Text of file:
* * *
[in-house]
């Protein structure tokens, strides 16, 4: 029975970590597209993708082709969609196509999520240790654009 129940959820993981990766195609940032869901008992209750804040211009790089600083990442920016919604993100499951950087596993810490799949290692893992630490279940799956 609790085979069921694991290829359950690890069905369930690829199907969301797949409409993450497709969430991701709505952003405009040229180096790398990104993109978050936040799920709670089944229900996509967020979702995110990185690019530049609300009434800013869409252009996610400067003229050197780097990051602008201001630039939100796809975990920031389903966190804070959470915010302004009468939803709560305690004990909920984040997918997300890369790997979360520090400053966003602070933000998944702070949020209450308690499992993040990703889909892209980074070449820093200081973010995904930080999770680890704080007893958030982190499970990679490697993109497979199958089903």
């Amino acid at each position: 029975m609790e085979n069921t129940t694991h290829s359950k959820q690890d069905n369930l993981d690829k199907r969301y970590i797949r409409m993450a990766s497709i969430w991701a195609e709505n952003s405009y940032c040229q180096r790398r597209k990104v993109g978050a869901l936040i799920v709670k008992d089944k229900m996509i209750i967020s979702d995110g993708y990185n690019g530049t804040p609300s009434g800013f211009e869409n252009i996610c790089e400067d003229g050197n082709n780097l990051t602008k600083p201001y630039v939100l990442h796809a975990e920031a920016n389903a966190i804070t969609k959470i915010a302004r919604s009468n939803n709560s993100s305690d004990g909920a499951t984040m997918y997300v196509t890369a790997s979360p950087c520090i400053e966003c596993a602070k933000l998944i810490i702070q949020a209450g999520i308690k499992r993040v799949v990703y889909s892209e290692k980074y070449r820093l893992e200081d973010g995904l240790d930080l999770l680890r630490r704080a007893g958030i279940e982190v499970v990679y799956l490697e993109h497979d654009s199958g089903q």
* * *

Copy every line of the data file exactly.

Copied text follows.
[in-house]
């Protein structure tokens, strides 16, 4: 029975970590597209993708082709969609196509999520240790654009 129940959820993981990766195609940032869901008992209750804040211009790089600083990442920016919604993100499951950087596993810490799949290692893992630490279940799956 609790085979069921694991290829359950690890069905369930690829199907969301797949409409993450497709969430991701709505952003405009040229180096790398990104993109978050936040799920709670089944229900996509967020979702995110990185690019530049609300009434800013869409252009996610400067003229050197780097990051602008201001630039939100796809975990920031389903966190804070959470915010302004009468939803709560305690004990909920984040997918997300890369790997979360520090400053966003602070933000998944702070949020209450308690499992993040990703889909892209980074070449820093200081973010995904930080999770680890704080007893958030982190499970990679490697993109497979199958089903």
């Amino acid at each position: 029975m609790e085979n069921t129940t694991h290829s359950k959820q690890d069905n369930l993981d690829k199907r969301y970590i797949r409409m993450a990766s497709i969430w991701a195609e709505n952003s405009y940032c040229q180096r790398r597209k990104v993109g978050a869901l936040i799920v709670k008992d089944k229900m996509i209750i967020s979702d995110g993708y990185n690019g530049t804040p609300s009434g800013f211009e869409n252009i996610c790089e400067d003229g050197n082709n780097l990051t602008k600083p201001y630039v939100l990442h796809a975990e920031a920016n389903a966190i804070t969609k959470i915010a302004r919604s009468n939803n709560s993100s305690d004990g909920a499951t984040m997918y997300v196509t890369a790997s979360p950087c520090i400053e966003c596993a602070k933000l998944i810490i702070q949020a209450g999520i308690k499992r993040v799949v990703y889909s892209e290692k980074y070449r820093l893992e200081d973010g995904l240790d930080l999770l680890r630490r704080a007893g958030i279940e982190v499970v990679y799956l490697e993109h497979d654009s199958g089903q």